Brewers 7, Dodgers 2: All the smart kids have been assuming the Brewers were just gonna stop playing well eventually, but they haven’t. To the point where now they’re sending messages about potential October playoff meetings with teams like the Dodgers, sweeping them in this three-game series. And still, I guarantee, sometime in the next week someone will ask me when the Brewers are going to turn into a pumpkin. Welp, maybe they’re not?

Giants 5, Phillies 2: The Phillies had their chances early against a shaky Tim Lincecum, but he never did break. And then Michael Morse just kept doing what he’s been doing lately in getting on base. Indeed, he’s reached base in nine straight plate appearances. Don’t ask him what he’s doing though. His quote after the game was about how he’s looking for pitches to hit. Hope no one gets mad at him for revealing the innermost secrets of the hitting fraternity.

Rangers 3, Angels 2: Huston Street came in to lock down a 2-1 lead in the ninth but couldn’t get the job done. He gave up four straight singles in the ninth without retiring a batter, allowing Adam Rosales to get the walkoff RBI. He was pretty efficient about it, though. Only ten pitches to lose the lead and the game. I’m sure his teammates were grateful that he didn’t drag things out and allowed everyone to get to the airport in a timely fashion.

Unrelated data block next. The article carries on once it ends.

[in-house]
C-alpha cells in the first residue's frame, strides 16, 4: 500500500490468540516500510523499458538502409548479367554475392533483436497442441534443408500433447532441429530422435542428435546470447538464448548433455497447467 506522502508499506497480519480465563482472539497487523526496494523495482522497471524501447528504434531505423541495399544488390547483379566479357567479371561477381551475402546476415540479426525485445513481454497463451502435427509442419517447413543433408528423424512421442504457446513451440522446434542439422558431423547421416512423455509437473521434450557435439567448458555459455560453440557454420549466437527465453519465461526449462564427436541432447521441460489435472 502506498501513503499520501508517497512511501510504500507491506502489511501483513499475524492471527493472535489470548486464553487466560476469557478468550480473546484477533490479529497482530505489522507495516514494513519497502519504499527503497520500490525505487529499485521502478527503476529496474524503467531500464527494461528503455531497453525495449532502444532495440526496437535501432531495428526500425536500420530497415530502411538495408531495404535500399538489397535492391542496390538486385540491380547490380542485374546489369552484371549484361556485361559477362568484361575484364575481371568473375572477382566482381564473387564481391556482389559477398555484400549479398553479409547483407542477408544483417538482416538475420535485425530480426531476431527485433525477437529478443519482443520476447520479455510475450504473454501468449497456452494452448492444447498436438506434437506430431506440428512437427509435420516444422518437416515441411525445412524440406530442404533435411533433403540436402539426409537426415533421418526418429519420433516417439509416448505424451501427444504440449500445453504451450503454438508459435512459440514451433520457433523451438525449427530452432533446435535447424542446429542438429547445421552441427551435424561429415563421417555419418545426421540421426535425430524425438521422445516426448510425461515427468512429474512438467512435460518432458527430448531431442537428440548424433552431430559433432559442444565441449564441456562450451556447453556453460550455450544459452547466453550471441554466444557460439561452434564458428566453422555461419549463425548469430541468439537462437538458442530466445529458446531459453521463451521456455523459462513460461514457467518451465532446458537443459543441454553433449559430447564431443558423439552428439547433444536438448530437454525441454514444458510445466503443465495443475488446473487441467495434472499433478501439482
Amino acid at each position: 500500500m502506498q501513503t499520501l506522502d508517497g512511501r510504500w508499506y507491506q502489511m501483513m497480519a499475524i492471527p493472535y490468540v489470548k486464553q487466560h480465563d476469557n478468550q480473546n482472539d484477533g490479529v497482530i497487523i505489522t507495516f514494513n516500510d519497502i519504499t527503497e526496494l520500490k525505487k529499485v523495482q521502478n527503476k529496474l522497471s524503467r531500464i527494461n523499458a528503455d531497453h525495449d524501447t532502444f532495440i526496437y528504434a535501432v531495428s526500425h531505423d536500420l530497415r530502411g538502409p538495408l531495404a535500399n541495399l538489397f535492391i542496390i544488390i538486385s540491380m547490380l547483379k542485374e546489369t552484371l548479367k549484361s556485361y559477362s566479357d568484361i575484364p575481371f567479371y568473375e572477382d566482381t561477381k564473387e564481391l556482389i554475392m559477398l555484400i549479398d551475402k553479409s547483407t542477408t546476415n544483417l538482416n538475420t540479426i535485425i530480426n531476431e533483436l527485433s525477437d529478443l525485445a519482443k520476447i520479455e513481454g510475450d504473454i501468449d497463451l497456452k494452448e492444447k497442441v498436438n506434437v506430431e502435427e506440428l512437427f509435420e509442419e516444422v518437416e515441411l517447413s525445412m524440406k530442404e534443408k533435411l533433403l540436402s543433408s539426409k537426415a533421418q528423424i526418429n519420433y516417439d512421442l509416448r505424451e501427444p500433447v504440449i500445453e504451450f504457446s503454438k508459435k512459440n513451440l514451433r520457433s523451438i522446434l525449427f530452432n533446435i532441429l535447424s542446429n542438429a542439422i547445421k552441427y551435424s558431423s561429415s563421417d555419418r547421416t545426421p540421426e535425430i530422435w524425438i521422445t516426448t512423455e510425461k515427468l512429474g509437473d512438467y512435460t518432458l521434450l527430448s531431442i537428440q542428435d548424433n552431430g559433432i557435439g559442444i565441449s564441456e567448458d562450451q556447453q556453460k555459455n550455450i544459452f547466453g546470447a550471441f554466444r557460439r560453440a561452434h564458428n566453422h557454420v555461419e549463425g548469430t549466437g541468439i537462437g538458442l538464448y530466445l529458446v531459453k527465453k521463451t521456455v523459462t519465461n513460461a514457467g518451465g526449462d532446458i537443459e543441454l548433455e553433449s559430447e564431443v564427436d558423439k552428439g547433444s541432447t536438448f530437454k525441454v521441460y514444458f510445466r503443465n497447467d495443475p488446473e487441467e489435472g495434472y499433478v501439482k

Cardinals 7, Padres 6: Matt Carpenter homered, doubled and drove in three and while Trevor Rosenthal tried his hardest to give up the lead in the ninth, the Cards held on. Adam Wainwright got his 15th win, tying him with Johnny Cueto for the league lead.

Royals 12, Twins 6: Seven runs in the second innings — invoking ATH’s patented seven-run inning rule — and five more for good measure for the Royals. Alex Gordon, Salvador Perez and Josh Willingham homered, and Kansas City has now won 20 of 25. And their lead in the Central is now a game and a half.

Marlins 10, Diamondbacks 3: Giancarlo Stanton homered and drove in four. He has 32 homers and 88 RBI on the season. The homer total leads all of baseball. The RBI total leads the National League. He went 7 for 14 with four walks and six RBI against the Dbacks in the four game series.

White Sox 7, Blue Jays 5: The Chisox jumped out to a 6-1 lead in the first thanks in part to a Conor Gillaspie grand slam. The real hero of this game, however, was the throwback uni the Sox wore. Which are always awesome:

source: Reuters

Cubs 2, Mets 1: Starlin Castro hit a tiebreaking homer on the first pitch of the ninth inning to put the Cubs ahead to stay. And of course the game story is focused on how good he’d look in a Mets uniform because that’s how it always goes with New York teams for some reason. Yes, I get that the Cubs could deal Castro given the value he has now and given the infield prospects they have coming up through the system, but rarely do you hear such open covetousness about other team’s players for the non-New York teams.